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Re: Afghan refugees
Posted By: Howard, on host
Date: Wednesday, September 26, 2001, at 07:55:26
In Reply To: Afghan refugees posted by Brunnen-G on Wednesday, September 26, 2001, at 00:23:47:

> Fifty of the Afghan refugees from the "Tampa" arrived at Auckland Airport tonight. More of them are arriving later. They're going to the refugee centre in South Auckland, where they'll be given some orientation with basic English lessons, general info about New Zealand and help with living here.
> It's strange to think that these people are arriving in a country which most of them didn't even know *existed* until they were told that's where they would be dumped. They have no idea what to expect. They didn't know what sort of government we have, what colour we are, what religion we are, what the countryside looks like, what sports we play, what we produce -- I doubt many of them even knew whether it's an island, a continent or a landlocked state.
> At first, I imagined what I'd feel like if I was suddenly dumped into a random country where I didn't speak the language, and told to find a job and get on with life. But it isn't comparable to that. I'm a well educated adult from a Western democracy: if somebody told me they were taking me to France or Peru, I'd still know where those places *were*. I'd have pictures of them in my mind, whether those pictures turned out to be right or wrong. I'd have *some* idea to start from, and I could adjust it later. I could cope.
> One of the refugees was profiled in the news today. He is 17 years old. His father made carpets. His older brother was killed by the Taleban, as were other members of his family. His parents made incredible sacrifices to pay somebody a lot of money to get him out of the country. They didn't know where they were sending him. They knew they would never see him again, never even know if he did make it to safety. They were prepared to do that to their son, and for their son. That's love and courage so strong it's scary -- scarier still to think of a country in which that kind of love and courage becomes necessary.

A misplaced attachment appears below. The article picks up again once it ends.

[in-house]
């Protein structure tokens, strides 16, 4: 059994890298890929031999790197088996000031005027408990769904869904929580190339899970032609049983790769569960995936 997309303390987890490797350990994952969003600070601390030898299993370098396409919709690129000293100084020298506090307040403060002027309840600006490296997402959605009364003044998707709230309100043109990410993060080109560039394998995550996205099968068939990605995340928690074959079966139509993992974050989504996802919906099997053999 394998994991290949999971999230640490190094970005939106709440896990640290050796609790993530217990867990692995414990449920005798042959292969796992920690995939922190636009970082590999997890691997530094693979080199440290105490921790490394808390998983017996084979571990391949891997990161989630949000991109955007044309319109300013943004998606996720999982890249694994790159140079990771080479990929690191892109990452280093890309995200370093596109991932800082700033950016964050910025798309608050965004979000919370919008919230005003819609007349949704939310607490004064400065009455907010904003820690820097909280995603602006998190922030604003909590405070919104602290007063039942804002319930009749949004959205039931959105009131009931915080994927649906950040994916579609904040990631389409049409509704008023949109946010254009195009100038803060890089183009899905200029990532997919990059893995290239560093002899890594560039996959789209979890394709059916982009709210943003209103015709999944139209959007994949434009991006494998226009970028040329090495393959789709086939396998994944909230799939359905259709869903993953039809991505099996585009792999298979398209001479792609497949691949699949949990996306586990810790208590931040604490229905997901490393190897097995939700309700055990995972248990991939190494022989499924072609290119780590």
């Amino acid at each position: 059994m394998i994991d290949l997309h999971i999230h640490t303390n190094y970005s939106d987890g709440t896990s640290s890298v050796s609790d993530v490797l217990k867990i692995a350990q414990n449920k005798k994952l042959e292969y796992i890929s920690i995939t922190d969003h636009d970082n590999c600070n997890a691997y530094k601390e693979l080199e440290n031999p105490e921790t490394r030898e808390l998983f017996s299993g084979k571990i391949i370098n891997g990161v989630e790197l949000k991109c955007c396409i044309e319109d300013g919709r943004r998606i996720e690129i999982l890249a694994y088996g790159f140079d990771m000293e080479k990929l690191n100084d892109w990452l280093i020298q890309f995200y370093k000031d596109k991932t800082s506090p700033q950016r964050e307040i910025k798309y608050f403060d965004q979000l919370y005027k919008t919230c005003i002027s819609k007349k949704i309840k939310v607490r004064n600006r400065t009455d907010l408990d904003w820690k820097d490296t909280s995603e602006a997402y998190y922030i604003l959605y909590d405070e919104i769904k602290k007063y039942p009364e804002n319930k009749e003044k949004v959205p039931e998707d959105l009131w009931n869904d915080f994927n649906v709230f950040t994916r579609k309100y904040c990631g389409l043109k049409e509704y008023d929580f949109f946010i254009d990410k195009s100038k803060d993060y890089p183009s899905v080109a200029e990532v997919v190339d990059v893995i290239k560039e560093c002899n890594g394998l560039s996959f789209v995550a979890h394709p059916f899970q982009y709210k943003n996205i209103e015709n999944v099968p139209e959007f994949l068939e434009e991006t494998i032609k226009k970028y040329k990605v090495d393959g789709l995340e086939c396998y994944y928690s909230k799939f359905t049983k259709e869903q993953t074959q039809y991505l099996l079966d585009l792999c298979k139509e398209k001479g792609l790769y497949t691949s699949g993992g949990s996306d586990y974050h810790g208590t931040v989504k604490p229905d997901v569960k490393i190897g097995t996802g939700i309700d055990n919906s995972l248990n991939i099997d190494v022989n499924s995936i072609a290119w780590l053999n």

> Assuming this kid manages to adjust to New Zealand life, what on earth is he going to do here? He's 17! All the other kids his age here are still in school -- and what on earth does he have in common with them, with his past experiences? He's here all by himself, he doesn't even know whether his family is still alive, and the first thing he's going to see on the news here is what looks like the whole world lining up to nuke his country back to the Stone Age. None of the Tampa refugees knew about any of the recent stuff that's been going on. They've been busy just surviving, and after that they were busy being strangled by red tape from at least three separate governments and shoved around the world at random waiting to see what would happen to them.
> I couldn't help thinking about the people I know at Rinkworks who are the same age as this guy or younger. I hope he, and the other refugees, find some kindness here.

But don't you think that when they see New Zealand and the lifestyle there, they will think they have died and gone to heaven? It will look green and beautiful with fine houses and paved roads. There will be clean water and no one to fear. They will see their first indoor bathroom and ride in automobiles. People will be happy, healthy and smiling. The simple things that we take for granted will be unbelieveable luxury to them. They'll be moving up from a mud hut to heaven.

I see almost the same thing happening to the Mexicans who move to Tennessee. Their homeland is a lot better than Afghanstan, but most of them are glad to live in a heated house with running water and an indoor bathroom, with a paved street out front. They make more money than they ever dreamed they could and almost all of them send some of it home to family members they left behind.